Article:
01 April 2009

Minister of Death

Shyamsunder paced the crowded airport lounge worriedly as he waited for the Delhi flight. This flight was getting delayed and the passengers were all harried and ill-tempered. The flight should have left the airport at three in the afternoon, but it was already nearing six-thirty. The flight was actually coming from Bangalore, and its departure from there had already been announced. It should have arrived in about an hour. Several hours had passed since that announcement, though, yet there was no sign of the aircraft. Rumours were rife about its fate.

Shyamsunder finally walked up to the counter and enquired once again of the lady who was there, "Madam, when is the Delhi-bound flight expected?"

"I am sorry sir, we have no information yet. The flight has been diverted to another airport due to technical reasons," said the lady politely, and then added, "I can understand your worries, sir, but we are helpless, the situation is beyond our control."

Shyamsunder was impressed by her good nature. He spoke confidingly to her, "In normal circumstances I wouldn't have minded this delay. But today I have my sick father with me. He suffered a heart attack a couple of days ago and doctors have advised him to undergo a bypass surgery. We are taking him to a hospital in Delhi where the date of his operation has been fixed. If we are delayed too much, his life could be at risk."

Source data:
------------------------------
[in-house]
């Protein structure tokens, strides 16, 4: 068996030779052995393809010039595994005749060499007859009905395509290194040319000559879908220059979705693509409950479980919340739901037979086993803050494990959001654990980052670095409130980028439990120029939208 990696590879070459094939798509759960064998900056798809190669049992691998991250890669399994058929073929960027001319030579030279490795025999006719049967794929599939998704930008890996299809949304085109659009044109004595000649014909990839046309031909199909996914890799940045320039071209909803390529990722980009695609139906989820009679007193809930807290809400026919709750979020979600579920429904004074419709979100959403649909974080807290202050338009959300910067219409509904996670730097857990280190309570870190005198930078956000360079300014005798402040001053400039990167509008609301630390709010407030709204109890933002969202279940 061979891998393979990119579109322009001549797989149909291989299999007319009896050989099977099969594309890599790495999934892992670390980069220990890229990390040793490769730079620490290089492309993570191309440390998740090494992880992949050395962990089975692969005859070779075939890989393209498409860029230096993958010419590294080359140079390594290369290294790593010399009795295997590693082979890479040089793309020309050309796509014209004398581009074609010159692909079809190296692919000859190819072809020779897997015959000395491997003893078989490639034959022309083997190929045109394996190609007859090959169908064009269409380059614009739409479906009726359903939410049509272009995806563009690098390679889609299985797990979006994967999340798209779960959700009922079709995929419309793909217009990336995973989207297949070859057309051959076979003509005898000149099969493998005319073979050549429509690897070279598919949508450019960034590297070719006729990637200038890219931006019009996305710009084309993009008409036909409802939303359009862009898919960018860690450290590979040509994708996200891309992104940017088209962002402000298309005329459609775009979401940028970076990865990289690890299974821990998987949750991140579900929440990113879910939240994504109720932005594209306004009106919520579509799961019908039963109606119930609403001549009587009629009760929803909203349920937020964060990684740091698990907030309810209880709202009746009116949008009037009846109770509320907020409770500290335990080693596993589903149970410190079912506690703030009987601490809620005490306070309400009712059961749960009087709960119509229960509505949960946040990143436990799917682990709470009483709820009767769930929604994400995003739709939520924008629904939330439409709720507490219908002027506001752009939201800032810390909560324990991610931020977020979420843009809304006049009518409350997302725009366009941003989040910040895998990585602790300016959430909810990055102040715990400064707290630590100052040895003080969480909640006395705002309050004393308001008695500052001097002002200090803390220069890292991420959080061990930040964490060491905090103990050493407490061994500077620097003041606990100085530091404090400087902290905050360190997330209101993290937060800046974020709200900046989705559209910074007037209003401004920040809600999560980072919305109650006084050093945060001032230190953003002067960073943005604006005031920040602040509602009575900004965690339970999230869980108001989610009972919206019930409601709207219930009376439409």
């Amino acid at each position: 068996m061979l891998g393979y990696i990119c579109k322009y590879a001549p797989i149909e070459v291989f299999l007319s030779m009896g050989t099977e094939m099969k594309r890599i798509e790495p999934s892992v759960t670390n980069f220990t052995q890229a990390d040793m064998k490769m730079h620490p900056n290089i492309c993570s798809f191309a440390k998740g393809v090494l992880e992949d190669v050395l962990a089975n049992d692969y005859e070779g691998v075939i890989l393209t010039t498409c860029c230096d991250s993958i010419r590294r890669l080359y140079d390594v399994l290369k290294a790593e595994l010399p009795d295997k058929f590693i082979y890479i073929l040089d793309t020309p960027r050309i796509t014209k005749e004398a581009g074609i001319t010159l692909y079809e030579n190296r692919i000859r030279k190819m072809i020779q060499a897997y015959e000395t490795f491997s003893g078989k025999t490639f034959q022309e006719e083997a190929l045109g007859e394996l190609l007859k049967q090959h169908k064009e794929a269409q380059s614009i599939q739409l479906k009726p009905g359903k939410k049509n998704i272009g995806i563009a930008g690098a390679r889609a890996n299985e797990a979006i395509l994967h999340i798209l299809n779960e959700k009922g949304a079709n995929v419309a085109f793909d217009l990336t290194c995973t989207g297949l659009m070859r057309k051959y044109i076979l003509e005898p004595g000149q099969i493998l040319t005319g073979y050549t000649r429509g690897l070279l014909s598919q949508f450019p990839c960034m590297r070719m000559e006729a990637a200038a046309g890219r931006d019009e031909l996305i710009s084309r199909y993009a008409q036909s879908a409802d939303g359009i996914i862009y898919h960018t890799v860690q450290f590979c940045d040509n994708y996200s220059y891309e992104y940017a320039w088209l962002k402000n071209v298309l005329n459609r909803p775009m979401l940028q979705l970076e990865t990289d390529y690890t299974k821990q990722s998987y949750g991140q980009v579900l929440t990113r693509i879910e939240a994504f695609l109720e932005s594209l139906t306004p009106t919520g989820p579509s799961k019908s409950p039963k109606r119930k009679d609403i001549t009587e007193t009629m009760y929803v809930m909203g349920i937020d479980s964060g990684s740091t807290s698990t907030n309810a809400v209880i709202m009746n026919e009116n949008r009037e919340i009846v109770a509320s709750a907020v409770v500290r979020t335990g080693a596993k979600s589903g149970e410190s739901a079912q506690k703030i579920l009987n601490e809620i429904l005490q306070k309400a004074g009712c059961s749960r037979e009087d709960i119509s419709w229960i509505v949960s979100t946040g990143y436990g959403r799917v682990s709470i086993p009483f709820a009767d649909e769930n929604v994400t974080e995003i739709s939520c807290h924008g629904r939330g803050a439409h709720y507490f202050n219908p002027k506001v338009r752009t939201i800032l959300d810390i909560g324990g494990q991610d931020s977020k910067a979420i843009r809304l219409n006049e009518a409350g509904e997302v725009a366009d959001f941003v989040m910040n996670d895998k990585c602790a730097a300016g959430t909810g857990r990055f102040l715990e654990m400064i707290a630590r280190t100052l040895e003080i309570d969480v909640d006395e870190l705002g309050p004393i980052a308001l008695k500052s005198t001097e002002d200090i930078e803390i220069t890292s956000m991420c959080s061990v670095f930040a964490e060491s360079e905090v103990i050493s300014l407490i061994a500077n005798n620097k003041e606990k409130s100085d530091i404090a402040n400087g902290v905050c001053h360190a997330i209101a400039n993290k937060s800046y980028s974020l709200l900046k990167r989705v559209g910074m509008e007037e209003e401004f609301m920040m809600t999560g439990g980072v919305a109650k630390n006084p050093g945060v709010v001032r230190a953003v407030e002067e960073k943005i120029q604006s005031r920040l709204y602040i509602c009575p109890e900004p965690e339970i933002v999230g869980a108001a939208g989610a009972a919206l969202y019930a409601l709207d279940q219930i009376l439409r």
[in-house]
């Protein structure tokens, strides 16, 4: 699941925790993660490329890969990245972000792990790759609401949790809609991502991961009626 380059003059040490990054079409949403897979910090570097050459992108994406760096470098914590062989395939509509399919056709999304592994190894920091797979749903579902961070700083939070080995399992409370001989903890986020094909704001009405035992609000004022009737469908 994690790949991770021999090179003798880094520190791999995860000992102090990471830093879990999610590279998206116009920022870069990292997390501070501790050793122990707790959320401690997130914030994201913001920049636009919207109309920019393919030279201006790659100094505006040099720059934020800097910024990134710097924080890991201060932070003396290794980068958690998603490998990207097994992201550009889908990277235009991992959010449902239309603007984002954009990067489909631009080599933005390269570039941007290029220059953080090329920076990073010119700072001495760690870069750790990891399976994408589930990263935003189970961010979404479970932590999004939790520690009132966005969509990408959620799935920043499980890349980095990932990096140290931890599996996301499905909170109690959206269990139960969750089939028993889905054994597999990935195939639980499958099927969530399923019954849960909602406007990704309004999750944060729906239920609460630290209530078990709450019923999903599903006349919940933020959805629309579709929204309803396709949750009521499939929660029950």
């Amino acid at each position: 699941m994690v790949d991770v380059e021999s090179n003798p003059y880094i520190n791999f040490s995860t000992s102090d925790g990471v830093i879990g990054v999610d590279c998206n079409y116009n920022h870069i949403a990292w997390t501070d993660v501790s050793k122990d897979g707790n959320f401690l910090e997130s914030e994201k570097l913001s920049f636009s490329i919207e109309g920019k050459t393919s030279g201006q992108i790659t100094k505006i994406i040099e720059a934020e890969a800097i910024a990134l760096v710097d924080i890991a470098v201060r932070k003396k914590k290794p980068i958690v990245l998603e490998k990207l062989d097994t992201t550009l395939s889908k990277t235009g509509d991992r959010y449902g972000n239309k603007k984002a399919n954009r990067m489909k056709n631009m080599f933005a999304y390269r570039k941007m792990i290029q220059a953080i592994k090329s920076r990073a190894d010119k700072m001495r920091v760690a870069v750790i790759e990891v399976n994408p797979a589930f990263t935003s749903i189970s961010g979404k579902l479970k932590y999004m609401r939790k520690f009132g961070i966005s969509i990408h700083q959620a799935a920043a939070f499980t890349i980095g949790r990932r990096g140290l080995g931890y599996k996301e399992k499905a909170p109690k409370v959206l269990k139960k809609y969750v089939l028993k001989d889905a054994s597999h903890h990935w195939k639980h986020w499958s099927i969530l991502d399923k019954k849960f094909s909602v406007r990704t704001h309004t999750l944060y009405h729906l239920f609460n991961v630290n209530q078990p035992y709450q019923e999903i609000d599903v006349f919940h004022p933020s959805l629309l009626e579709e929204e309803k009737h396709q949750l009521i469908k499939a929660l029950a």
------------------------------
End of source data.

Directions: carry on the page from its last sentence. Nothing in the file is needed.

The counter clerk expressed her sympathies, and said, "We know it causes a lot of inconvenience to passengers when flights are delayed. But what can we do? VIP movements upset all our schedules."

"Oh, so that is it!" said Shyamsunder in consternation and anger, "some rouge of a minister is alighting is he?"

The counter clerk nodded in assent.

"The rascal! If I could get hold of him, I will kick him all the way to hell," Shyamsunder muttered to himself in impotent rage.

He drifted back to where his family was anxiously waiting for the flight. His father lay in a semi-conscious state in a wheel chair with his mother standing beside him in attendance. His sister Vandita stood near-by.

When Shyamsunder came near them, his mother asked, "Beta, when is this flight going to come? I am getting worried, it has been hours since we left home. All this climbing into taxis, walking and sitting cooped up in this wheel chair, is not doing any good to him. You know, the doctor had advised him not to even get up from bed."

Shyamsunder gently assured his mother that the flight was expected anytime now, but his voice carried no conviction. Vandita noticed this and taking her brother aside, asked, "Shyam, you are looking worried. Is anything the matter?"

Shyamsunder shook his head in despair and said, "I am beginning to wonder whether we did the right thing in bringing father here."

"For god's sake, Shyamu, don't say that," cried Vandita, taking her brother's hands in hers and almost in tears.

"No Vandu, I was just speaking to an airport official. Even she had no clue as to when this wretched flight is going to come."